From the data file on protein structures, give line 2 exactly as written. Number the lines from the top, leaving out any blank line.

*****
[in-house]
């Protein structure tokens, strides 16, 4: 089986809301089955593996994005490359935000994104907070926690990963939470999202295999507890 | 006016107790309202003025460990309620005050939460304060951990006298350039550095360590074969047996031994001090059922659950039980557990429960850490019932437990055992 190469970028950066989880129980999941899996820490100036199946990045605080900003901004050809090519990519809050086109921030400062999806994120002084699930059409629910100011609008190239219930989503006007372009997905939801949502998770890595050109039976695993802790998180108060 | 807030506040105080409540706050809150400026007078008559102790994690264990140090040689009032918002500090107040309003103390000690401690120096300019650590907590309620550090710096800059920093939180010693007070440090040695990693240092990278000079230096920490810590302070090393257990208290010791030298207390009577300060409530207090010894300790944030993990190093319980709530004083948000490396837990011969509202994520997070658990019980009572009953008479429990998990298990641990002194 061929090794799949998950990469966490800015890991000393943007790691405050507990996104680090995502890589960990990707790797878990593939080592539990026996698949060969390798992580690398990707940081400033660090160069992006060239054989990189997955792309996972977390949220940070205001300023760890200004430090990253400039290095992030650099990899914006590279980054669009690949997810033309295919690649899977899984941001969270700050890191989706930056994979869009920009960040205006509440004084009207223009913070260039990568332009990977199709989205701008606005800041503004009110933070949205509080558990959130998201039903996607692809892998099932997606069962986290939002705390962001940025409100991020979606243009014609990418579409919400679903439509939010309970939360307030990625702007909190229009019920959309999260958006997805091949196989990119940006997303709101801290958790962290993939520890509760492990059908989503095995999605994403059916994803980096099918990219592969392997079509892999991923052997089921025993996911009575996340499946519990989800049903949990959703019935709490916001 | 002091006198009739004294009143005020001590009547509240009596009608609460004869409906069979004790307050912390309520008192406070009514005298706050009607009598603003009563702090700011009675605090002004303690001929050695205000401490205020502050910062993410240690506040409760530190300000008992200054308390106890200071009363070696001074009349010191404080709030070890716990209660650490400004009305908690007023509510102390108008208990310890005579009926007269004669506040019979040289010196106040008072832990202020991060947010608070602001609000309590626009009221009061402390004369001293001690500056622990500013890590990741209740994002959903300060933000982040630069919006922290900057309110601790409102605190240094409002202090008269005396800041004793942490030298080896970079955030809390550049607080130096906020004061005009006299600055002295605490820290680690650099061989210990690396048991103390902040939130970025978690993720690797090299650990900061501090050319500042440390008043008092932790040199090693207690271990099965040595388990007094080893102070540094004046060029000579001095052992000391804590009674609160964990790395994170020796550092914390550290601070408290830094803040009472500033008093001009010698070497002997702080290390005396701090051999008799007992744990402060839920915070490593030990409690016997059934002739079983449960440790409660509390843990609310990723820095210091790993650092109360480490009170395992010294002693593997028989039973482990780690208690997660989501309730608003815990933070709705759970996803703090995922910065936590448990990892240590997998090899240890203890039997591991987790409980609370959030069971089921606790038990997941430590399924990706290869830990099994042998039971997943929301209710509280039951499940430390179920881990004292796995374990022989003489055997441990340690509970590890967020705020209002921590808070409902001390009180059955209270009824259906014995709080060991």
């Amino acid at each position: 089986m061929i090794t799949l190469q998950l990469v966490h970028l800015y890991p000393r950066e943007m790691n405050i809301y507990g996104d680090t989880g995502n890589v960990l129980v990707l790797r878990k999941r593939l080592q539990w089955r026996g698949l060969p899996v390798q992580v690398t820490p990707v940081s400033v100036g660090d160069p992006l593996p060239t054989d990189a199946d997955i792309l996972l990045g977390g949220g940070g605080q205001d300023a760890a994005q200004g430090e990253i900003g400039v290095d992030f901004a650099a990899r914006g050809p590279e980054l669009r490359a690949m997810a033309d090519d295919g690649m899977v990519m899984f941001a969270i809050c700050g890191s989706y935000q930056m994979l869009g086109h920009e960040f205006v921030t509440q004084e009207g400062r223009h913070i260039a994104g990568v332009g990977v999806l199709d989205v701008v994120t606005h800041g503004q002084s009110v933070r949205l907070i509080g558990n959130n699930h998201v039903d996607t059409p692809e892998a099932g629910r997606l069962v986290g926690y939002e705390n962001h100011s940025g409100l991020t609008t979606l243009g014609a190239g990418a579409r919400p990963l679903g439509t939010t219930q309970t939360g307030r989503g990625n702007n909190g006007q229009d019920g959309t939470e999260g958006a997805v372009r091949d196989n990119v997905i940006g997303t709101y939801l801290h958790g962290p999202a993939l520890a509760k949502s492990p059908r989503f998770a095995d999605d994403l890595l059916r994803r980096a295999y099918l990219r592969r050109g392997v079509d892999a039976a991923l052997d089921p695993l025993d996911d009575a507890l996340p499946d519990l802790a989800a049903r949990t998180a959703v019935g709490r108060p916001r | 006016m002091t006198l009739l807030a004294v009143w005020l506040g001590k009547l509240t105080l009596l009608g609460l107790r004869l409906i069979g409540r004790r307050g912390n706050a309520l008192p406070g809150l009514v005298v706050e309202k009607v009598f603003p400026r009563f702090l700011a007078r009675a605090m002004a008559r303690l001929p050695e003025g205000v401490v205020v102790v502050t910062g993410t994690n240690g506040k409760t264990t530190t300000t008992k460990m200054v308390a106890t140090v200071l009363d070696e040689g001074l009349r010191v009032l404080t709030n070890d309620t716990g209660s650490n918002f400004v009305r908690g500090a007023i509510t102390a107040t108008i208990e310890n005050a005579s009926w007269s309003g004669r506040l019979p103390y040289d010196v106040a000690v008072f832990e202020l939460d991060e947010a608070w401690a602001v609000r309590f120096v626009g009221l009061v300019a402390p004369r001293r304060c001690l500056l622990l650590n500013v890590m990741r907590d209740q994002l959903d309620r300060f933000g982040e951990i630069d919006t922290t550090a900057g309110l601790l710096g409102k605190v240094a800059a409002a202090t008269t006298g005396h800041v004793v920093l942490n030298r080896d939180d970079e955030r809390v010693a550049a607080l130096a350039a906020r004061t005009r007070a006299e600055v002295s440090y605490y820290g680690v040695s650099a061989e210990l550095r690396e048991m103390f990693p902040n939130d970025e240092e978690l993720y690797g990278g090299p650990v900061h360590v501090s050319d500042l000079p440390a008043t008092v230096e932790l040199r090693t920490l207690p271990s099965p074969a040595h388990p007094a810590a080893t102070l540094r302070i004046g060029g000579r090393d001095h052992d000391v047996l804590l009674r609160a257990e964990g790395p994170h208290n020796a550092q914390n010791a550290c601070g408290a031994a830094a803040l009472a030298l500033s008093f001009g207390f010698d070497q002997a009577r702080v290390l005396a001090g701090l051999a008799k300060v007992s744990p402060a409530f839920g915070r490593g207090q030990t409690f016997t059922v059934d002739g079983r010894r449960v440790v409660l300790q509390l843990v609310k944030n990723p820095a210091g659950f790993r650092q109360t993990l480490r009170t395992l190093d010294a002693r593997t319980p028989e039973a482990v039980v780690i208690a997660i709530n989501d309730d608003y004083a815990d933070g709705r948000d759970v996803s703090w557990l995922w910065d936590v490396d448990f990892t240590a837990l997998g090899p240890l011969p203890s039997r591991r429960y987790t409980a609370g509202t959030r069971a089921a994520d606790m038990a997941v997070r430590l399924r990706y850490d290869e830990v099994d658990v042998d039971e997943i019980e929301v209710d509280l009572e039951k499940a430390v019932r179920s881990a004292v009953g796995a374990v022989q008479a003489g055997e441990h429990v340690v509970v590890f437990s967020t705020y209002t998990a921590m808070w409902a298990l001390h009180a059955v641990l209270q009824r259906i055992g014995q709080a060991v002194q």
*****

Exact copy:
């Protein structure tokens, strides 16, 4: 089986809301089955593996994005490359935000994104907070926690990963939470999202295999507890 | 006016107790309202003025460990309620005050939460304060951990006298350039550095360590074969047996031994001090059922659950039980557990429960850490019932437990055992 190469970028950066989880129980999941899996820490100036199946990045605080900003901004050809090519990519809050086109921030400062999806994120002084699930059409629910100011609008190239219930989503006007372009997905939801949502998770890595050109039976695993802790998180108060 | 807030506040105080409540706050809150400026007078008559102790994690264990140090040689009032918002500090107040309003103390000690401690120096300019650590907590309620550090710096800059920093939180010693007070440090040695990693240092990278000079230096920490810590302070090393257990208290010791030298207390009577300060409530207090010894300790944030993990190093319980709530004083948000490396837990011969509202994520997070658990019980009572009953008479429990998990298990641990002194 061929090794799949998950990469966490800015890991000393943007790691405050507990996104680090995502890589960990990707790797878990593939080592539990026996698949060969390798992580690398990707940081400033660090160069992006060239054989990189997955792309996972977390949220940070205001300023760890200004430090990253400039290095992030650099990899914006590279980054669009690949997810033309295919690649899977899984941001969270700050890191989706930056994979869009920009960040205006509440004084009207223009913070260039990568332009990977199709989205701008606005800041503004009110933070949205509080558990959130998201039903996607692809892998099932997606069962986290939002705390962001940025409100991020979606243009014609990418579409919400679903439509939010309970939360307030990625702007909190229009019920959309999260958006997805091949196989990119940006997303709101801290958790962290993939520890509760492990059908989503095995999605994403059916994803980096099918990219592969392997079509892999991923052997089921025993996911009575996340499946519990989800049903949990959703019935709490916001 | 002091006198009739004294009143005020001590009547509240009596009608609460004869409906069979004790307050912390309520008192406070009514005298706050009607009598603003009563702090700011009675605090002004303690001929050695205000401490205020502050910062993410240690506040409760530190300000008992200054308390106890200071009363070696001074009349010191404080709030070890716990209660650490400004009305908690007023509510102390108008208990310890005579009926007269004669506040019979040289010196106040008072832990202020991060947010608070602001609000309590626009009221009061402390004369001293001690500056622990500013890590990741209740994002959903300060933000982040630069919006922290900057309110601790409102605190240094409002202090008269005396800041004793942490030298080896970079955030809390550049607080130096906020004061005009006299600055002295605490820290680690650099061989210990690396048991103390902040939130970025978690993720690797090299650990900061501090050319500042440390008043008092932790040199090693207690271990099965040595388990007094080893102070540094004046060029000579001095052992000391804590009674609160964990790395994170020796550092914390550290601070408290830094803040009472500033008093001009010698070497002997702080290390005396701090051999008799007992744990402060839920915070490593030990409690016997059934002739079983449960440790409660509390843990609310990723820095210091790993650092109360480490009170395992010294002693593997028989039973482990780690208690997660989501309730608003815990933070709705759970996803703090995922910065936590448990990892240590997998090899240890203890039997591991987790409980609370959030069971089921606790038990997941430590399924990706290869830990099994042998039971997943929301209710509280039951499940430390179920881990004292796995374990022989003489055997441990340690509970590890967020705020209002921590808070409902001390009180059955209270009824259906014995709080060991």